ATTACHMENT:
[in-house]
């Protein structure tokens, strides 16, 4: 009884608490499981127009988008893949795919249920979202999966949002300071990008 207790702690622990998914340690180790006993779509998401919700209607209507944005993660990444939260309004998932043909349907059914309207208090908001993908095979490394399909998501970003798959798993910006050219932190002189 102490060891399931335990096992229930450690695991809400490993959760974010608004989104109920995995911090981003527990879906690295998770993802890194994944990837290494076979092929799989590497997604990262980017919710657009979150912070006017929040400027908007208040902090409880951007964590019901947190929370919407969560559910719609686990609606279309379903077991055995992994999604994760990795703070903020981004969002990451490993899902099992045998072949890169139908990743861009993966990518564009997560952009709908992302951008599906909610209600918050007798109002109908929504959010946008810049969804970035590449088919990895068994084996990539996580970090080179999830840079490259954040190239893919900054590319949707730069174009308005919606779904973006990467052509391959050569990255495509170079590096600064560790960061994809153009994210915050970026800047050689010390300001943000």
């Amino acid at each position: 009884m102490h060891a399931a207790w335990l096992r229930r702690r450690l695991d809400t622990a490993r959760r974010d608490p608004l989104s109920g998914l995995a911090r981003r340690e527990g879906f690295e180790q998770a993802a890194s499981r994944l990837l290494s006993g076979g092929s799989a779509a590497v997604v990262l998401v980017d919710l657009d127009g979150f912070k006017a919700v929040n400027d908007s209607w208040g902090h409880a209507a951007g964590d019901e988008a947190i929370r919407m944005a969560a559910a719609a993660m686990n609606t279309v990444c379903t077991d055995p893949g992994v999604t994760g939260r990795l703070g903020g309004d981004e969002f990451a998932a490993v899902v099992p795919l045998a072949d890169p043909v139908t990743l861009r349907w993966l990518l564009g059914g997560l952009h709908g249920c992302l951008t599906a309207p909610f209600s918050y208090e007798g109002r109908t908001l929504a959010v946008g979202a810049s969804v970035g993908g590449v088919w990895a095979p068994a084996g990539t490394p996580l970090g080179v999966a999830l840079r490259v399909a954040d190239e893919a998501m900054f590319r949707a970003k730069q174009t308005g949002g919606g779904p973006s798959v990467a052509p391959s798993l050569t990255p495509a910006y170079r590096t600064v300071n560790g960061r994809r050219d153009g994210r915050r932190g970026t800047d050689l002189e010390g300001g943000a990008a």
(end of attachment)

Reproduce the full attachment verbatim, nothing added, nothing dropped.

[in-house]
């Protein structure tokens, strides 16, 4: 009884608490499981127009988008893949795919249920979202999966949002300071990008 207790702690622990998914340690180790006993779509998401919700209607209507944005993660990444939260309004998932043909349907059914309207208090908001993908095979490394399909998501970003798959798993910006050219932190002189 102490060891399931335990096992229930450690695991809400490993959760974010608004989104109920995995911090981003527990879906690295998770993802890194994944990837290494076979092929799989590497997604990262980017919710657009979150912070006017929040400027908007208040902090409880951007964590019901947190929370919407969560559910719609686990609606279309379903077991055995992994999604994760990795703070903020981004969002990451490993899902099992045998072949890169139908990743861009993966990518564009997560952009709908992302951008599906909610209600918050007798109002109908929504959010946008810049969804970035590449088919990895068994084996990539996580970090080179999830840079490259954040190239893919900054590319949707730069174009308005919606779904973006990467052509391959050569990255495509170079590096600064560790960061994809153009994210915050970026800047050689010390300001943000």
């Amino acid at each position: 009884m102490h060891a399931a207790w335990l096992r229930r702690r450690l695991d809400t622990a490993r959760r974010d608490p608004l989104s109920g998914l995995a911090r981003r340690e527990g879906f690295e180790q998770a993802a890194s499981r994944l990837l290494s006993g076979g092929s799989a779509a590497v997604v990262l998401v980017d919710l657009d127009g979150f912070k006017a919700v929040n400027d908007s209607w208040g902090h409880a209507a951007g964590d019901e988008a947190i929370r919407m944005a969560a559910a719609a993660m686990n609606t279309v990444c379903t077991d055995p893949g992994v999604t994760g939260r990795l703070g903020g309004d981004e969002f990451a998932a490993v899902v099992p795919l045998a072949d890169p043909v139908t990743l861009r349907w993966l990518l564009g059914g997560l952009h709908g249920c992302l951008t599906a309207p909610f209600s918050y208090e007798g109002r109908t908001l929504a959010v946008g979202a810049s969804v970035g993908g590449v088919w990895a095979p068994a084996g990539t490394p996580l970090g080179v999966a999830l840079r490259v399909a954040d190239e893919a998501m900054f590319r949707a970003k730069q174009t308005g949002g919606g779904p973006s798959v990467a052509p391959s798993l050569t990255p495509a910006y170079r590096t600064v300071n560790g960061r994809r050219d153009g994210r915050r932190g970026t800047d050689l002189e010390g300001g943000a990008a």